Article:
Video game: ‘Resident Evil Village’

By Adele Chapline Smith | Catholic News Service

NEW YORK (CNS) — “Resident Evil Village” (Capcom) is the latest installment in a long-running and popular horror series. Its potential appeal, however, is tainted by a high volume of grisly content.

The game centers on Ethan Winters (voice of Todd Soley), the hero of this survival-themed franchise’s previous episode, 2017’s “Resident Evil 7: Biohazard.”

Ethan initially leads a simple but contented existence in the company of his wife, Mia (voice of Katie O’Hagan), and their newborn daughter. His life is tragically altered, however, when kidnappers shoot his spouse and, having knocked Ethan himself out, nab both him and the baby.

This is a scene from the video game “Resident Evil Village.” The Catholic News Service classification is L — limited adult audience, material whose problematic content many adults would find troubling. The Entertainment Software Rating Board rating is M — mature. (CNS photo/Capcom)

When he awakens, though, Ethan finds himself alone. His pursuit of the abductors, instead of leading to the recovery of his infant, lands him in the community of the title, a burg inhabited by monsters and controlled by a perversely bizarre family.

As he continues to track his daughter, Ethan — armed with a variety of weapons, ranging from pistols to machine guns — goes up against zombies, werewolves and vampires. The resulting combat is accompanied by gruesome depictions of gory wounds and even dismemberment.

Sexual elements are more restrained. While the most prominent female character Ethan encounters, a member of the ruling clan called Lady Dimitrescu (voice of Maggie Robertson), sports a provocative gown, nothing genuinely problematic is encountered.

The treatment of occult elements within the narrative is ambivalent. On the one hand, the influence of fairytale legends and classic Gothic stories is readily apparent. But these only serve as a smokescreen since the series as a whole ultimately favors scientific explanations for any events that may at first appear to be supernatural.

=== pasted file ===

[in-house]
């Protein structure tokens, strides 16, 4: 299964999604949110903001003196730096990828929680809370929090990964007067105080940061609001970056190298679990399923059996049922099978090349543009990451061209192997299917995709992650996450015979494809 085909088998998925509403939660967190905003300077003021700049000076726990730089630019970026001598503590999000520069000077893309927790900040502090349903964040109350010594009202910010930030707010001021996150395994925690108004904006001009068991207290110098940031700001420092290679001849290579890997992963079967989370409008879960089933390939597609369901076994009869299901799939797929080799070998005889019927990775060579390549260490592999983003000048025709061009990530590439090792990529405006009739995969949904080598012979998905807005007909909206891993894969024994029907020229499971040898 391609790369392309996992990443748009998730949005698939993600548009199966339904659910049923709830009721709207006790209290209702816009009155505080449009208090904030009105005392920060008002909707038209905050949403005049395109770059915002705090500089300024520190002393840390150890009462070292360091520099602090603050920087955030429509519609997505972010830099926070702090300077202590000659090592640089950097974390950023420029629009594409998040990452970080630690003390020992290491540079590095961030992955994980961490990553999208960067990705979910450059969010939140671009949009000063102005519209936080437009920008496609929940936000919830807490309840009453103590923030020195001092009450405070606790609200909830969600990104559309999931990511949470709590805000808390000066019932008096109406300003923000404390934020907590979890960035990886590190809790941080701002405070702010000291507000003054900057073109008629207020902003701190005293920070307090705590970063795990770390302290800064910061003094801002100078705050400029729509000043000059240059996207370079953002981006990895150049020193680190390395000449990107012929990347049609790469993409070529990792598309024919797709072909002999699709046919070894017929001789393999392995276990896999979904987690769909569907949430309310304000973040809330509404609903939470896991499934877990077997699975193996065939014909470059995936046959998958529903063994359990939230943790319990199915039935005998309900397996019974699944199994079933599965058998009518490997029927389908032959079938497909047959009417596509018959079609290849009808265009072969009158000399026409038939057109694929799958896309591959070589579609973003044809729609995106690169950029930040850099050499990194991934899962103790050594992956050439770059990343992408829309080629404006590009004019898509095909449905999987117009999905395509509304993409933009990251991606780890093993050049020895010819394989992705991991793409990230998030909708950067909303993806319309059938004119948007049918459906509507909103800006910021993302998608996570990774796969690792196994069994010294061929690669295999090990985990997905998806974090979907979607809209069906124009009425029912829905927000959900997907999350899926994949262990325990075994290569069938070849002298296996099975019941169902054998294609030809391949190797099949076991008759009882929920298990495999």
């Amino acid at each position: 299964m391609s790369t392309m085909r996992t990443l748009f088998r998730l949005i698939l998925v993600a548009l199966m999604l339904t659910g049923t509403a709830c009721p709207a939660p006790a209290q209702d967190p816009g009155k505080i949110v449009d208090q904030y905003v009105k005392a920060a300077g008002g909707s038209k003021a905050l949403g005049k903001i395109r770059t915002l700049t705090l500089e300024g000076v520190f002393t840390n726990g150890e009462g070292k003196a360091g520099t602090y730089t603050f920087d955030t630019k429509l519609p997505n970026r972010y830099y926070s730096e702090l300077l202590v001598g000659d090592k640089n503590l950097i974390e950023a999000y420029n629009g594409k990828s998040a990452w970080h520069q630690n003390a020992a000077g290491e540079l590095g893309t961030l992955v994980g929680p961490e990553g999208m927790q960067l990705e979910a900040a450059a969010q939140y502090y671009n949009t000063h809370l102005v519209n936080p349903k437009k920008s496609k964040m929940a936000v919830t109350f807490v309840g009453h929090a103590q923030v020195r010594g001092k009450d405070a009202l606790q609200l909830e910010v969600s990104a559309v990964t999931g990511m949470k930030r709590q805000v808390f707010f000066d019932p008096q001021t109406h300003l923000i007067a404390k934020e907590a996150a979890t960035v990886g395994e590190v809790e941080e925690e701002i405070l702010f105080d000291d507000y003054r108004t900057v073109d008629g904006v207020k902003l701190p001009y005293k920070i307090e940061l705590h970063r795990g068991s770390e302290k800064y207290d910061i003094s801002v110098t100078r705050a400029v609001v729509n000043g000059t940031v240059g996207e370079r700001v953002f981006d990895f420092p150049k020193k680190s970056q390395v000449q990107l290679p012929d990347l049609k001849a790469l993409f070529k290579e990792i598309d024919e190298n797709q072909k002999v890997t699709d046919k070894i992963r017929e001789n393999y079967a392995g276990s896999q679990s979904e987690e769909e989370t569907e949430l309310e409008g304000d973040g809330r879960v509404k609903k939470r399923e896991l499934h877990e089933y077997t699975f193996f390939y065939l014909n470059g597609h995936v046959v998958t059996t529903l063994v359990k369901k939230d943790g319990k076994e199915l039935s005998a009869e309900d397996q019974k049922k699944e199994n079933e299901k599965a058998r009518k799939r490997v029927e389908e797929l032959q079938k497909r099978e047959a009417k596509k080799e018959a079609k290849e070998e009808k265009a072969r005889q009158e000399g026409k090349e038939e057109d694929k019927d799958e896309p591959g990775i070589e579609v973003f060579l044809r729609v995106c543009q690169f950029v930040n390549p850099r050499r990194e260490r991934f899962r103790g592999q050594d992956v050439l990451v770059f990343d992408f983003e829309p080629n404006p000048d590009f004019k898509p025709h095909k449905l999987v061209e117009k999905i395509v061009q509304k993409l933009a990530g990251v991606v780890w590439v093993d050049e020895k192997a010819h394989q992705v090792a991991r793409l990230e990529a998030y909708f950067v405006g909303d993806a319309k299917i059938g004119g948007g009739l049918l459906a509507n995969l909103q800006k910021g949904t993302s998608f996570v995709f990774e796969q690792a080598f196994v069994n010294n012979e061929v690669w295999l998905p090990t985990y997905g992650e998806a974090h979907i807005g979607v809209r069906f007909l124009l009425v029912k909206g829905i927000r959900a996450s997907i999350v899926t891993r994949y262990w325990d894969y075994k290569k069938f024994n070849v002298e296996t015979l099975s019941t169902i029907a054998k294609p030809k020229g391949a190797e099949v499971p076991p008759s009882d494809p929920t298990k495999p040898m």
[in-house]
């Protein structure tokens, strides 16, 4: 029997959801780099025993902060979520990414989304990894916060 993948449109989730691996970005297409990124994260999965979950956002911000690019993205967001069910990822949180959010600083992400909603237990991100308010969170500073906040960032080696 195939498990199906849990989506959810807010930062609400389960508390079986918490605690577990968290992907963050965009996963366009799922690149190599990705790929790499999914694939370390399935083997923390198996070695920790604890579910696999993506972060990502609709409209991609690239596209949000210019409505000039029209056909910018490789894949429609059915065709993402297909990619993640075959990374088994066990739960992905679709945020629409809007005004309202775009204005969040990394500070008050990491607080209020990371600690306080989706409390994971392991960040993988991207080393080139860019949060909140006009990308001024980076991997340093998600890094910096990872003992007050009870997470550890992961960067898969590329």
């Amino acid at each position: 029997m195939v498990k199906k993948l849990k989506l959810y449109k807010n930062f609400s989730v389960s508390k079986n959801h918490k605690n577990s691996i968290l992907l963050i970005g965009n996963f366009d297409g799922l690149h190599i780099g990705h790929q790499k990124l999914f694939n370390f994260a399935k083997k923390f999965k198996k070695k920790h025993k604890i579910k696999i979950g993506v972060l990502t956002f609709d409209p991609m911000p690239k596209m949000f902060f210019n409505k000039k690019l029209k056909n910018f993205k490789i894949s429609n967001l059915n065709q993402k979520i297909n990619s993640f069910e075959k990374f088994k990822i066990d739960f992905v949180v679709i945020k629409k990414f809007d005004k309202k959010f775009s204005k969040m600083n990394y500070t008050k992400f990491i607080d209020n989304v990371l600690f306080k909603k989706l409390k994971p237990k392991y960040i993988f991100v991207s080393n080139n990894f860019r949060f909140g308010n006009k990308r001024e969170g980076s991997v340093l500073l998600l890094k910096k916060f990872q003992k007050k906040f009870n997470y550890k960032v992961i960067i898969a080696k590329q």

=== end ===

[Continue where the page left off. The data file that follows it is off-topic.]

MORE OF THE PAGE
The designers effectively create a spooky atmosphere through the use of sparse music and frightening silences. Combined with the tight camera angles of the first-person perspective, this aural understatement keeps players on tenterhooks, wondering what lurks around them in the shadows.

Yet the graphic slaughter that punctuates the suspense thus worked up makes this a poor choice for all but those grown-ups inured to scenes of mayhem. More sensitive gamers will want to skip a visit to this troubled village and sojourn somewhere else.

Playable on PlayStation 4, PlayStation 5, Xbox One, Xbox X/S, Google Stadia and Windows.

The game contains bloody violence, disturbing images, occult themes and considerable rough and crude language. The Catholic News Service classification is L — limited adult audience, material whose problematic content many adults would find troubling. The Entertainment Software Rating Board rating is M — mature.

Smith reviews video games for Catholic News Service.

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Author: Catholic News Service

Catholic News Service is the U.S. Conference of Catholic Bishops’ news and information service.

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